The capability exists for palletization for the manufacture of dozens of blocks in one machine setup, at frequencies above 300 GHz. With the addition of pallet changers and automated part feed, production rates of dozens per day could be achieved. We will develop machining techniques to produce waveguide modules using these palletization techniques, and will be able to simultaneously supply other efforts within the KISS program with necessary waveguide blocks at a low cost.

March 2011 Progress Update

The major tasks on this project over the last year have been:

  1. Outfitting a new laboratory for radio frequency and digital work
  2. Measurements and testing of Monolithic Microwave Integrated Circuits (MMICs)
  3. Testing and Development of Receiver Modules

New Laboratory

We have completely outfitted a new laboratory – the Cahill Radio Astronomy Laboratory (CRAL) for radio frequency work and for digital work and we have designed and built a cryo-probe test station (CPTS) for testing undiced MMIC wafers up to four inches in size. This fabrication has just been completed and we are now carrying out our first cryo-tests of the equipment. Within a few weeks we expect to be making measurements of the wafers themselves. In the words of John Carlstrom – this is a real “game changer”.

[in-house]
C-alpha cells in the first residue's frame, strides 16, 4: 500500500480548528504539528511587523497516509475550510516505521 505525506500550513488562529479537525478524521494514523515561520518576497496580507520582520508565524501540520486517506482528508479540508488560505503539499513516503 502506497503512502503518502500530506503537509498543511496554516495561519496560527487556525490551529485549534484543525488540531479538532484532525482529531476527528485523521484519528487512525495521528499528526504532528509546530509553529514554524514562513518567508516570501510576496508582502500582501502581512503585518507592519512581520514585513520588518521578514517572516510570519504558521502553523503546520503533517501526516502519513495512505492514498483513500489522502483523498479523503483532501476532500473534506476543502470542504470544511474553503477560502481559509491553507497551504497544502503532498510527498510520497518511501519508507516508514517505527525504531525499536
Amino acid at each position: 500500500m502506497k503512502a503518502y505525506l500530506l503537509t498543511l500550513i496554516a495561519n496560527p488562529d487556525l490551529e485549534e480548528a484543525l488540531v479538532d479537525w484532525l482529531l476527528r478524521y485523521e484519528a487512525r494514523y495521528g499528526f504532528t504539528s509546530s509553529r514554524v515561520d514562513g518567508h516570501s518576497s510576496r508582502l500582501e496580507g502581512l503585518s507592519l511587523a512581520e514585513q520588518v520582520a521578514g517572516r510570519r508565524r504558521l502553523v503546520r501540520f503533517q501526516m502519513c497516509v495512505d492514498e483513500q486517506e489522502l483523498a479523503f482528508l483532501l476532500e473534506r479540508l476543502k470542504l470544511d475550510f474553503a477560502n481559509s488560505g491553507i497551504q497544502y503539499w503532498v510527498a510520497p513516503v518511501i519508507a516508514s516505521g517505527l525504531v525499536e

Caltech Cryoprobe Station

Figure 1. Caltech Cryoprobe Station

Program of MMICs Measurement and Testing

We have just recently begun our program of measurement and testing of Monolithic Microwave Integrated Circuits (MMICs). An excellent example is shown in below.

MMIC testing results for two MMICs – SN01 and SN04

Figure 2. MMIC testing results for two MMICs – SN01 and SN04

This shows results for two MMICs – SN01 and SN04. SN04 has been tested at JPL and in the CRAL – the two blue plots show the excellent agreement between the JPL and CRAL measurements. This device has also been tested in the lab at the Owens Valley Radio Observatory (OVRO) – see the short blue curve. The OVRO results are 5K-10K higher than the JPL and CRAL results. We are investigating this discrepancy. The results shown for SN01 (red curves) are extremely encouraging with a noise temperature below 41 K from 77 GH to 116 GHz. In terms of bandwidth plus noise temperature, this is the best device that has been produced, but its gain is rather low for our needs. The hope on the present program is to produce devices with noise temperatures about a factor two below what we see here and with gain greater than 20 dB.

MMIC Module Understanding

We have been making rapid progress in understanding our MMIC modules. We have broken some QUIET 90 GHz modules up into three sections – i.e. we have split up the module – in such a way that we can, for the first time, test the radio frequency performance of the MMICs inside the module packaging. A major breakthrough a few weeks ago was the discovery that our MMICs, when placed in modules, are oscillating at 67 GHz. It is clear that a considerable signal at this frequency was travelling back to the orthomode transducer and then being reflected back into the MMIC, thereby raising the noise temperature of the module, which was running at around 100K, i.e. about 50K higher than the individual MMICs. We are now working on redesign of the module packaging to eliminate the oscillation at 67 GHz.